UNESCO – The Representative List of the Intangible Cultural Heritage of Humanity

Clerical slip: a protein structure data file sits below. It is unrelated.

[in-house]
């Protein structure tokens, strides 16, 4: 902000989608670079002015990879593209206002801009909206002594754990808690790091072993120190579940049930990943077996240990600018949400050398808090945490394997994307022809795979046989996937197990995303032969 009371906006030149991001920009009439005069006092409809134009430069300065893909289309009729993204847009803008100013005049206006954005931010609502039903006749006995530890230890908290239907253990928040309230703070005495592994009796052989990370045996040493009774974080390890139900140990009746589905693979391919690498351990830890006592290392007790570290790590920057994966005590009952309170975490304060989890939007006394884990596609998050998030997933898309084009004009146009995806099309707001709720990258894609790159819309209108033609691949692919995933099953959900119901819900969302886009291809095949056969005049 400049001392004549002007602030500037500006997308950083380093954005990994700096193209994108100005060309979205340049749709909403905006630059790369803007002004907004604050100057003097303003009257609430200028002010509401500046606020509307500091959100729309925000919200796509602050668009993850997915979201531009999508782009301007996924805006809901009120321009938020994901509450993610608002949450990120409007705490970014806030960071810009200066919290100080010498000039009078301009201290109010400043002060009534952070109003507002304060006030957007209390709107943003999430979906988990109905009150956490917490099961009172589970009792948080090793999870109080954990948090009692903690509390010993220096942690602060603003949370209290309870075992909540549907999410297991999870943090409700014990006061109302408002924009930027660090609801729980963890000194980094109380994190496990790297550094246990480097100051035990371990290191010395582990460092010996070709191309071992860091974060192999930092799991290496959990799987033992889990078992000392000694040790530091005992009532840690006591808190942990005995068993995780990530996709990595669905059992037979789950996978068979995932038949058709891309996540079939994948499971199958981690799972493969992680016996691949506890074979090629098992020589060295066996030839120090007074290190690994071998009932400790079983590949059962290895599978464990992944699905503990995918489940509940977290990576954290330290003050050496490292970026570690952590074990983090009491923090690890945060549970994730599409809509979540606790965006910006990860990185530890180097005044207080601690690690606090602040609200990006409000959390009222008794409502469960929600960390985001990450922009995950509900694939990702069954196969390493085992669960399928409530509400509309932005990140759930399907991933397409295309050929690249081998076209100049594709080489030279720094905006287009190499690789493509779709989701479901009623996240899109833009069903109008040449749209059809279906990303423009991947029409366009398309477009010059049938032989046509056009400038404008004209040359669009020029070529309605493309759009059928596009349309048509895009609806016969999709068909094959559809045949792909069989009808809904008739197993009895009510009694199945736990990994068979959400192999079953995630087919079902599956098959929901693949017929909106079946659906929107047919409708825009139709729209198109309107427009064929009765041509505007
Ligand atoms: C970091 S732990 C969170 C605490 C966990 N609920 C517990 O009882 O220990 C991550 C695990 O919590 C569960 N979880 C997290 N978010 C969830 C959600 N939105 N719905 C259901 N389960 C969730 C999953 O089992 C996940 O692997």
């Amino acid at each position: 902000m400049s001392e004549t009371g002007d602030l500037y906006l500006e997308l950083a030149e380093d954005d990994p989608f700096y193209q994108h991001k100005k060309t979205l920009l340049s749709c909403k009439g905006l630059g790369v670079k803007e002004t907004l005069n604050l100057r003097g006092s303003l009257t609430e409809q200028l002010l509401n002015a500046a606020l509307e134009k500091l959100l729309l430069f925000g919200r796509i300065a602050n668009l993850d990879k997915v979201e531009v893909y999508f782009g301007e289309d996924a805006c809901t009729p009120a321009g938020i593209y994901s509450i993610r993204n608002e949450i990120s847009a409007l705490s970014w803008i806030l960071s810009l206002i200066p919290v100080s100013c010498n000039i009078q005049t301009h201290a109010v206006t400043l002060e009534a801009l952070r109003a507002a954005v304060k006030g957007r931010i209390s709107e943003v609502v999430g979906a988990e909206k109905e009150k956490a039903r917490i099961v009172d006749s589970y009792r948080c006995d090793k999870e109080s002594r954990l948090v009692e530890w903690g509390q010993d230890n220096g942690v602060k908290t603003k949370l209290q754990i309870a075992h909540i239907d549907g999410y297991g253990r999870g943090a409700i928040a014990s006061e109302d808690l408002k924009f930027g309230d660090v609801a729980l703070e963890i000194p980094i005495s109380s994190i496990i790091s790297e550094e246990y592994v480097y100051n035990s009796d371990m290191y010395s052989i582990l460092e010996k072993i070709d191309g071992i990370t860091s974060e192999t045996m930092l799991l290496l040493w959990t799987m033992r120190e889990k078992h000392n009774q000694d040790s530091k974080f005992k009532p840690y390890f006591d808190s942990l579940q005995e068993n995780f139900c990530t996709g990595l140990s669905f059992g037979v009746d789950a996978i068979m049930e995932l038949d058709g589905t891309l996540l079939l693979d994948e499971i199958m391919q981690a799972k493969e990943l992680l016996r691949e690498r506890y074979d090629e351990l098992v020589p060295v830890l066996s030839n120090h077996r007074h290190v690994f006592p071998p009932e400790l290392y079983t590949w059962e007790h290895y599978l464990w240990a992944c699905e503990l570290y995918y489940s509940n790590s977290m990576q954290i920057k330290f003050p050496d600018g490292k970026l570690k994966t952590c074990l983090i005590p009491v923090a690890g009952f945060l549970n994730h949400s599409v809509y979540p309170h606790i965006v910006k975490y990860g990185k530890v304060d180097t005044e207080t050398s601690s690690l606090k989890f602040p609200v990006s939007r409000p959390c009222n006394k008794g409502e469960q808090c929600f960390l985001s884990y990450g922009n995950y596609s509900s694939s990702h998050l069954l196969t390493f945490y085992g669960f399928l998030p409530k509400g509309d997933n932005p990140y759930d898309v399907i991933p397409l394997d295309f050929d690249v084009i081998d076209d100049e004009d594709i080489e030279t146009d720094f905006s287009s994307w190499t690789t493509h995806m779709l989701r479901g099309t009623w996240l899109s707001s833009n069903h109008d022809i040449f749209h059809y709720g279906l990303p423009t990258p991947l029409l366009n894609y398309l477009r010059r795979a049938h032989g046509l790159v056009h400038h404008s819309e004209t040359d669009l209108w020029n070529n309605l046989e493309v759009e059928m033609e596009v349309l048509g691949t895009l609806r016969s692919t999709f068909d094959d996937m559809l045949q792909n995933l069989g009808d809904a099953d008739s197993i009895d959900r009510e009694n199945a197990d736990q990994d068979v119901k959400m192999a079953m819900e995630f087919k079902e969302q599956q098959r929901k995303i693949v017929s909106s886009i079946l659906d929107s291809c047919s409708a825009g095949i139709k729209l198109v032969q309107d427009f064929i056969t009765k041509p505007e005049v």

Klapa singing is a multipart singing tradition of the southern Croatian regions of Dalmatia. Multipart singing, a capella homophonic singing, oral tradition and simple music making are its main features. The leader of each singing group is the first tenor, followed by several tenori, baritoni and basi voices. During performances, the singers stand in a tight semicircle. The first tenor starts the singing and is followed by the others. The main aim is to achieve the best possible blend of voices. Technically, klapa singers express their mood by means of open guttural, nasal sotto voce and falsetto singing, usually in high-pitched tessitura. Another feature is the ability to sing freely, without the help of notation. Topics of klapa songs usually deal with love, life situations, and the environment in which they live. Bearers and practitioners are skilled amateurs who inherit the tradition from their predecessors. Their ages vary with many younger people singing with older singers. In ‘traditional klapa’, knowledge is transferred orally. ‘Festival klapa’ is more formally organized with a focus on performance and presentation. In ‘modern klapa’, young singers gain experience by attending performances and listening to recordings. Local communities see klapa singing as a central marker of their musical identity, incorporating respect for diversity, creativity and communication.